Diagnosis
[edit | edit source]

History[edit | edit source]

A history of allogenic bone marrow transplant is present in all patients with this disease.

Physical examination[edit | edit source]

A complete ophthalmologic examination is required including visual acuity testing, refraction, slit lamp examination with the use of flourscein and rose bengal stains. A Schirmer tests can be done to determine tear production and evaluation of tear break-up time can be used to determine the quality of tears. Infectious etiologies must always be ruled out.

Signs[edit | edit source]

Ocular GVHD is associated with meibomian gland obstruction, anterior and posterior blepharitis. There is often associated scaring of the lacrimal gland leading to decreased tear production. Conjunctival hyperemia with pseudomembrane and membrane formation can also be see. Chronic inflammation can lead to conjuncitval necrosis and cicatrical scaring and fibrosis. Patients often have corneal manifestations including punctate epithelial keratopathy, filamentary keratitis. Severe disease can lead to corneal erosions, thinning, ulcerations and possible perforations.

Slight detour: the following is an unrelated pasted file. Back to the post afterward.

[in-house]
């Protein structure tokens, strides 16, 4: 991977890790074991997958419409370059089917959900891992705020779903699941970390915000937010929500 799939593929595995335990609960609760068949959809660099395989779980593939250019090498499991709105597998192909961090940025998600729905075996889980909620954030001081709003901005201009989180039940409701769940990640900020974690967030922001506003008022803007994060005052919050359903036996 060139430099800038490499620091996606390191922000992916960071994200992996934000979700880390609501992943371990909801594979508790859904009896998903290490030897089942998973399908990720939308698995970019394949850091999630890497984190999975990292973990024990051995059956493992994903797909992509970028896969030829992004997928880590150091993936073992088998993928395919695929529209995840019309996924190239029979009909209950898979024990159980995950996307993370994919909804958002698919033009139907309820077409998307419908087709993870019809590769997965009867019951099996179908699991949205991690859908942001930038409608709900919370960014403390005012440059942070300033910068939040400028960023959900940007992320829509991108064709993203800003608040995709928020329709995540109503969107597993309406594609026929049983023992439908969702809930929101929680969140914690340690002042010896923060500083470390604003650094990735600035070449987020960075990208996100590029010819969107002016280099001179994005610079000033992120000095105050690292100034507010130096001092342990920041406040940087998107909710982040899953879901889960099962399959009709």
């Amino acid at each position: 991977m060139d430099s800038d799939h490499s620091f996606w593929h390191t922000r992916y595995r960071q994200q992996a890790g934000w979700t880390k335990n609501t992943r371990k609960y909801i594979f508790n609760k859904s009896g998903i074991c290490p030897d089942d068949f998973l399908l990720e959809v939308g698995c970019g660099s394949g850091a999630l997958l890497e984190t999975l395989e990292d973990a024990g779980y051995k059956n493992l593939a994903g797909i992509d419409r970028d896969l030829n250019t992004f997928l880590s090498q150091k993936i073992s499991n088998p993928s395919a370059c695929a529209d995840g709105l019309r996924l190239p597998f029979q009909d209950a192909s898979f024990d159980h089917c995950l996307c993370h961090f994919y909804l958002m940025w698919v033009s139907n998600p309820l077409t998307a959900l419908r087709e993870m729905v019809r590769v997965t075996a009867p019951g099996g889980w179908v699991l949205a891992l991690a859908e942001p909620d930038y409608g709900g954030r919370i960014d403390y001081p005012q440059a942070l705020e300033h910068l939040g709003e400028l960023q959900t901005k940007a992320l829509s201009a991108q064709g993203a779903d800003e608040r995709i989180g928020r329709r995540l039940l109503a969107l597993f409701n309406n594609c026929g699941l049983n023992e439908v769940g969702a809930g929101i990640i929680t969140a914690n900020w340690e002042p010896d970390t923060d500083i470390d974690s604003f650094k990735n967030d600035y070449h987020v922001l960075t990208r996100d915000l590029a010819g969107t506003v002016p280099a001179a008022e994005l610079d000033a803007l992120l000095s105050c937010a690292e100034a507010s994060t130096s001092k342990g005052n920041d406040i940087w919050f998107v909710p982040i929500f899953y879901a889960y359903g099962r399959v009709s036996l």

Symptoms[edit | edit source]

Ocular GVHD mimics other immunologically mediated ocular inflammatory diseases. Symptoms are not unique to this disease entity and can include dry eye, foreign body sensation, redness, irritation. It can also cause epiphora, photophobia, blurred vision and severe pain. Children with a history of bone marrow transplantation can also develop ocular symptoms but do not complain of the same symptoms as adults. Often children are noted to have excessive eye rubbing and light sensitivity as their predominant symptoms.